Hideo Kojima wants to loosen our bowels with his upcoming Silent Hill sequel for the PlayStation 4, and he’s not messing around. I’ll concede to diving headfirst into the recently released P.T. (or Playable Teaser) demo yesterday in a bullish mood, expecting the tense but not exactly unsettling experience that the survival horror genre has taught me to anticipate over the past few years. An hour later, I was a mess.
I’ll happily admit that I’m far from the archetypal man: I don’t particularly like spiders, I avoid violence and antagonism at all costs, and I generally worry about everyday things in a wimpy kind of way. That said, the one tough guy weapon in my arsenal is that I’ve always been able to cope pretty well with horror games. I actually find the act of being in control easier than having a more passive role, and the sense of apprehension has always made this one of my favourite genres.
Now, I’ll also concede that I haven’t played every horror game in existence – I’m informed that Amnesia: The Dark Descent is pretty petrifying – but this is certainly the most disturbing piece of software that I’ve ever had the misfortune of playing through. And, while in the aftermath of my first run I haven’t fully put my finger on why just yet, I think that it’s actually the relative lack of danger combined with the growing sense of familiarity that makes it so disconcerting.
For those of you that haven’t played it yet, the whole demo takes place in a single ‘L’ shaped hallway. This cluttered, claustrophobic corridor is clearly the culmination of a teensy development budget that no doubt stemmed from developer Kojima Productions’ attempts to justify the entire initiative to tight-fisted executives. However, it also happens to be the teaser’s greatest strength at the same time.
Strutting through the microscopic game space caused me to roll my eyes at first; the outdoor rain storm, chilling radio message, and old family photographs are all survival horror clichés at this point. Then you exit the room and do it all over again – and again and again. By the third or fourth time, I was in a pretty lax state of mind, and that’s a dangerous place to be. See, it’s around this point that the world starts to change: subliminal sound samples play, doors open and close, and you realise that you’re not alone.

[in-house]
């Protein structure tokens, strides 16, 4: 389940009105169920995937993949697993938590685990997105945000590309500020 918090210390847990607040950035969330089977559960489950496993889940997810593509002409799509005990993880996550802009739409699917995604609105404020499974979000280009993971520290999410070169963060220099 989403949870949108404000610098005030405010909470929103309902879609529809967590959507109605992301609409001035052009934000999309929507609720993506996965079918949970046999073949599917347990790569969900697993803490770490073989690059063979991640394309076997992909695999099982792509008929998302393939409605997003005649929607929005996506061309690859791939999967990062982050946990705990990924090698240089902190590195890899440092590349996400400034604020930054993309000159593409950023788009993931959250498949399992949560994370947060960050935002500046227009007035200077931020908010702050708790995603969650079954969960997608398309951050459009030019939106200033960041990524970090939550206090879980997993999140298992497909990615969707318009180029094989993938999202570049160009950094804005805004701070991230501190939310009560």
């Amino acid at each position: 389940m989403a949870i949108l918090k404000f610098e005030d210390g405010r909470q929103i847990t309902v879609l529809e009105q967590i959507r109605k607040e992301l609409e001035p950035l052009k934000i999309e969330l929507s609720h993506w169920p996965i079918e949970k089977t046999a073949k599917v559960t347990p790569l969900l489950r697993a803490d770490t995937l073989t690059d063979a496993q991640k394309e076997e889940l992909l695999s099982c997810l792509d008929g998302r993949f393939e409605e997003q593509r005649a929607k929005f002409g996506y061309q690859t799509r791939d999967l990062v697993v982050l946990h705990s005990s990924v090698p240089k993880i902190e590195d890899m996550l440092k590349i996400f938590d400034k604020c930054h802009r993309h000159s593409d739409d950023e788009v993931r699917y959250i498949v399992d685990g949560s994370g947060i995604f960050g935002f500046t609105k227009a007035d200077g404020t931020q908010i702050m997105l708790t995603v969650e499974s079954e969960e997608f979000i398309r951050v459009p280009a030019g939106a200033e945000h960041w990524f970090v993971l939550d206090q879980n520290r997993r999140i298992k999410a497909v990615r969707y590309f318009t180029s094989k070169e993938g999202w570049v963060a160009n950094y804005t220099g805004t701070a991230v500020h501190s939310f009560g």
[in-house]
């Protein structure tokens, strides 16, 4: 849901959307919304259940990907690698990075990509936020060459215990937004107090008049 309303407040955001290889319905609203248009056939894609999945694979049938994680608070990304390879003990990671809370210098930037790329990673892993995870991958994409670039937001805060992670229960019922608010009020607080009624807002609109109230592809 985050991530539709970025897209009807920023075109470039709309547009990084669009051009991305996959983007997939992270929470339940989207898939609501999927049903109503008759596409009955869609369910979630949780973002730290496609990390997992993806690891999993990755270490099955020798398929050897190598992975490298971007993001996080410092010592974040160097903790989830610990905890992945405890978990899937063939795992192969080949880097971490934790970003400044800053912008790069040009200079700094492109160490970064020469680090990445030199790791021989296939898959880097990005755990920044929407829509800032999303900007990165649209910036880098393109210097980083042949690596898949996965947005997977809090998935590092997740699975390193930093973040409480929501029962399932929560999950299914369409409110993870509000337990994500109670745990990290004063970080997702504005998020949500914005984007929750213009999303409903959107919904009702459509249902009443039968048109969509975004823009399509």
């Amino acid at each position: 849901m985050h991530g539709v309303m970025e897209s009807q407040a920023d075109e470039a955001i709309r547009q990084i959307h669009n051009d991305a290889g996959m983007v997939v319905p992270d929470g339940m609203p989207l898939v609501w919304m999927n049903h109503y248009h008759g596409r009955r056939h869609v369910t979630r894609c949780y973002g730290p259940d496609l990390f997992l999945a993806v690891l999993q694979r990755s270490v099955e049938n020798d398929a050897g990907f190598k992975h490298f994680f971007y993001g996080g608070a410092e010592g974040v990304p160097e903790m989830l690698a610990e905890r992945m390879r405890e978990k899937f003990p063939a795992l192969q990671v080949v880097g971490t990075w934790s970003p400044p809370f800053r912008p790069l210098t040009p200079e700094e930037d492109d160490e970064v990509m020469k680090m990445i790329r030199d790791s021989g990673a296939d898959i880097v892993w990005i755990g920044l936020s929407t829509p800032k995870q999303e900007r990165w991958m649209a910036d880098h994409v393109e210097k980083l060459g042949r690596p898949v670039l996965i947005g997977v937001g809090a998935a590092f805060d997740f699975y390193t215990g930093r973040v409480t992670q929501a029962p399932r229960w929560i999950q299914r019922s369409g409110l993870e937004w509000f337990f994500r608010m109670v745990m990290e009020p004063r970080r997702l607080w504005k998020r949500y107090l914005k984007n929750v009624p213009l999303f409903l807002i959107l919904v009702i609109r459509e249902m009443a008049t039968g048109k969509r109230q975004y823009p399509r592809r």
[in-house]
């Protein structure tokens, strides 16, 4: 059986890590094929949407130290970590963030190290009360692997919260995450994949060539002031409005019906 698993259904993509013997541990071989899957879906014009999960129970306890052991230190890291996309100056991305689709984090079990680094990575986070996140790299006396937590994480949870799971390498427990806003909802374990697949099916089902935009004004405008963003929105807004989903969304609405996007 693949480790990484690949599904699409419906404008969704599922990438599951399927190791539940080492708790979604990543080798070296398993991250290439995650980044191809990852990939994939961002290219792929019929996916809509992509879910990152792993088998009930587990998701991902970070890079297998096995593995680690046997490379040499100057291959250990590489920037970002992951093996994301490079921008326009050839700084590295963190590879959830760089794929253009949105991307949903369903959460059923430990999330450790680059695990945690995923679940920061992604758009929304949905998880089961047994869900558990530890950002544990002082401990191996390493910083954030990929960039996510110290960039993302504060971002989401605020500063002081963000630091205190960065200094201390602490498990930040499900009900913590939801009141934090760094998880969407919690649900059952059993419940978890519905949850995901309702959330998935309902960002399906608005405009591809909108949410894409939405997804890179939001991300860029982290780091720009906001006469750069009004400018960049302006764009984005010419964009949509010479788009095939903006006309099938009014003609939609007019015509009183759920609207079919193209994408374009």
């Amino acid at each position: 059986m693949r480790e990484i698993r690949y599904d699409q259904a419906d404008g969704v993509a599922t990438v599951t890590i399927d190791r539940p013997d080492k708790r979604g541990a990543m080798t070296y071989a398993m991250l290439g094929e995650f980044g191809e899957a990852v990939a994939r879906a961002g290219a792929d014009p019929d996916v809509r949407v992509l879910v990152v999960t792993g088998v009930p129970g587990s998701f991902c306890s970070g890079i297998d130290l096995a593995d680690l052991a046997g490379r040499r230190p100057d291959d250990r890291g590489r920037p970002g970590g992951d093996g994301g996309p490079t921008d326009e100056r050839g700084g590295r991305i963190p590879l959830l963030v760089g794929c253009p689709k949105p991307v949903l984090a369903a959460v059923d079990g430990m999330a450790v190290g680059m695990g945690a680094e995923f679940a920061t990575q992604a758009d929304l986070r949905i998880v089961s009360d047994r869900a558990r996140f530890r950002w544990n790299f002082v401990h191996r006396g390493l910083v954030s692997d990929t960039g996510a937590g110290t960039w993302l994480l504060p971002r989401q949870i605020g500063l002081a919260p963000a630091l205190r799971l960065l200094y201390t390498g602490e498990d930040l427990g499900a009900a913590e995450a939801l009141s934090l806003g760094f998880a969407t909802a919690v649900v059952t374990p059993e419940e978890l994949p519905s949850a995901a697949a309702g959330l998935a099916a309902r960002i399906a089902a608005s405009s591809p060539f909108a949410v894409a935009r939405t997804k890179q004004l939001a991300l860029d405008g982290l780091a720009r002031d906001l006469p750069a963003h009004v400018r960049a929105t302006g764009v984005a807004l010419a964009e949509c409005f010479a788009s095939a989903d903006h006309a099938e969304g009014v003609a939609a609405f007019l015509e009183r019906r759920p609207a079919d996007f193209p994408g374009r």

And it’s because you’re already familiarised with the tiny space, that you notice every minute change. Why is there a ‘hello’ message suddenly etched onto the wall? Where has that picture disappeared to? Why does the radio want me to turn around? It’s not a spoiler to say that you really shouldn’t turn around, but you, like 99.9 per cent of others, absolutely will – and it’s from that particular point that the game gets inside your mind.
That makes solving its remaining – and, let’s be honest, obtuse – puzzles all the more stressful, even though there isn’t especially any danger at all. The majority of horror games place you in impossible scenarios to ramp up the tension; whether it’s trying to sneak past a particularly unpleasant nasty or a stern set of challenges that must be completed quickly, the terror comes from your heightened sense of mortality. And that’s where the frustration also sets in.
But this game has none of that: the checkpoints are frequent and regular, the concept of death seems utterly diminished when you take into account the parallel universe plot mechanic, and the level itself is so small that any slight error is unlikely to ever punish you with significant progress loss. And yet, it had my heart racing like no other game before it, as I searched almost insufferably for the next environmental clue that would get me to the end.
In fact, so frazzled was I by the time that I got to the final puzzle that I actually considered giving up – it all got a bit too much. Now, there’s some debate online about how you solve this last conundrum, and, despite seeing it through, I’m not convinced that I properly understand it either. It could be that way because Kojima, by his own admission, expected people to spend a week or so trying to happen upon the conclusion – but I’m not sure that I agree.
Indeed, I reckon that it’s all part of the experiment. Executing the exact – but ambiguous – set of steps required to reach the Silent Hills trailer teetering on the horizon shouldn’t be hard, but even waiting for a digital clock to strike midnight feels like the most utterly nerve-racking thing in the world. And so, as mentioned, I wanted to turn the game off. I’d walked through the same corridor dozens of times, I knew that there was no danger in the hall, and, heck, I even had access to a variety of instructions detailing roughly what I needed to do. Following them through, though, was almost impossible.
And that’s because the demo gets into your head in a way that no other survival horror title that I’ve ever experienced does. I suppose that I shouldn’t have expected anything less from the man that dreamed up the Psycho Mantis battle in the original Metal Gear Solid – but I did. So, from overconfident opening to terror stricken conclusion, Kojima gradually made me crack over the course of an impressive but unpleasant hour. And, as a result, I’m now convinced that he'll be able to coax me into a toilet related incident over the course of several more.
Have you managed to see through P.T. yet? Were you terrified by the teensy taster, or is Sammy just being a baby? Scream like you mean it in the comments section below.
Have you finished the P.T. demo? (49 votes)
- Yes, but I was absolutely terrified57%
- Yes, but I didn’t find it scary at all4%
- No, I haven’t actually had chance20%
- No, I don’t want to give it a go18%
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